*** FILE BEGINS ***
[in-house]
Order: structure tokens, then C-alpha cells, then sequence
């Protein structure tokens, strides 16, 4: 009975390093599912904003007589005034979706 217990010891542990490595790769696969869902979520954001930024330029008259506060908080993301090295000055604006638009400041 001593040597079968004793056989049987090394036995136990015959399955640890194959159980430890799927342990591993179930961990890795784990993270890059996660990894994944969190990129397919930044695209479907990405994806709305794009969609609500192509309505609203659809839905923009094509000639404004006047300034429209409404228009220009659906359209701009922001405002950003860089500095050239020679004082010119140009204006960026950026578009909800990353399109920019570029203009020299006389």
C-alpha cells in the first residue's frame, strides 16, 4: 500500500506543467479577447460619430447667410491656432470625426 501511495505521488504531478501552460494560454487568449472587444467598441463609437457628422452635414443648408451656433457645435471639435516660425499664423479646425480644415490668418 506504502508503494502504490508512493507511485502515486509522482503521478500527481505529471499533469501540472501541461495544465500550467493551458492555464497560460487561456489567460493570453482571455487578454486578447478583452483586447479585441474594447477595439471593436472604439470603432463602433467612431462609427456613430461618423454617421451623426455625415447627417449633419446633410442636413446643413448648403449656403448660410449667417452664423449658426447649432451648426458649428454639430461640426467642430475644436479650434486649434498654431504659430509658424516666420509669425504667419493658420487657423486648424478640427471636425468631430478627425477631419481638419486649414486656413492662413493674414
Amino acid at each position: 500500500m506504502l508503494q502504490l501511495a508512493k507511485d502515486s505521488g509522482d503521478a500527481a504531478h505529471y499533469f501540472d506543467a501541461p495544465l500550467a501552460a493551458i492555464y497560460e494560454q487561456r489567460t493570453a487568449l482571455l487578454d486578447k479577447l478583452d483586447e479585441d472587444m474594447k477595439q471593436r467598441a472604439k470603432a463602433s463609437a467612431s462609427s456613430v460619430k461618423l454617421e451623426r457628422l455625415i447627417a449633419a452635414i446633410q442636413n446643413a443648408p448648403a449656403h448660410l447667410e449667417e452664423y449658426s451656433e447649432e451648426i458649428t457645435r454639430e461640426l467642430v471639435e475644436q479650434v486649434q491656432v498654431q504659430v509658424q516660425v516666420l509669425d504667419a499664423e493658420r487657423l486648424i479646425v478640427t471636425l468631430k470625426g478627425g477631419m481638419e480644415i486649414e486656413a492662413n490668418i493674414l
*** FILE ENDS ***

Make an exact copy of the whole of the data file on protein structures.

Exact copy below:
[in-house]
Order: structure tokens, then C-alpha cells, then sequence
């Protein structure tokens, strides 16, 4: 009975390093599912904003007589005034979706 217990010891542990490595790769696969869902979520954001930024330029008259506060908080993301090295000055604006638009400041 001593040597079968004793056989049987090394036995136990015959399955640890194959159980430890799927342990591993179930961990890795784990993270890059996660990894994944969190990129397919930044695209479907990405994806709305794009969609609500192509309505609203659809839905923009094509000639404004006047300034429209409404228009220009659906359209701009922001405002950003860089500095050239020679004082010119140009204006960026950026578009909800990353399109920019570029203009020299006389």
C-alpha cells in the first residue's frame, strides 16, 4: 500500500506543467479577447460619430447667410491656432470625426 501511495505521488504531478501552460494560454487568449472587444467598441463609437457628422452635414443648408451656433457645435471639435516660425499664423479646425480644415490668418 506504502508503494502504490508512493507511485502515486509522482503521478500527481505529471499533469501540472501541461495544465500550467493551458492555464497560460487561456489567460493570453482571455487578454486578447478583452483586447479585441474594447477595439471593436472604439470603432463602433467612431462609427456613430461618423454617421451623426455625415447627417449633419446633410442636413446643413448648403449656403448660410449667417452664423449658426447649432451648426458649428454639430461640426467642430475644436479650434486649434498654431504659430509658424516666420509669425504667419493658420487657423486648424478640427471636425468631430478627425477631419481638419486649414486656413492662413493674414
Amino acid at each position: 500500500m506504502l508503494q502504490l501511495a508512493k507511485d502515486s505521488g509522482d503521478a500527481a504531478h505529471y499533469f501540472d506543467a501541461p495544465l500550467a501552460a493551458i492555464y497560460e494560454q487561456r489567460t493570453a487568449l482571455l487578454d486578447k479577447l478583452d483586447e479585441d472587444m474594447k477595439q471593436r467598441a472604439k470603432a463602433s463609437a467612431s462609427s456613430v460619430k461618423l454617421e451623426r457628422l455625415i447627417a449633419a452635414i446633410q442636413n446643413a443648408p448648403a449656403h448660410l447667410e449667417e452664423y449658426s451656433e447649432e451648426i458649428t457645435r454639430e461640426l467642430v471639435e475644436q479650434v486649434q491656432v498654431q504659430v509658424q516660425v516666420l509669425d504667419a499664423e493658420r487657423l486648424i479646425v478640427t471636425l468631430k470625426g478627425g477631419m481638419e480644415i486649414e486656413a492662413n490668418i493674414l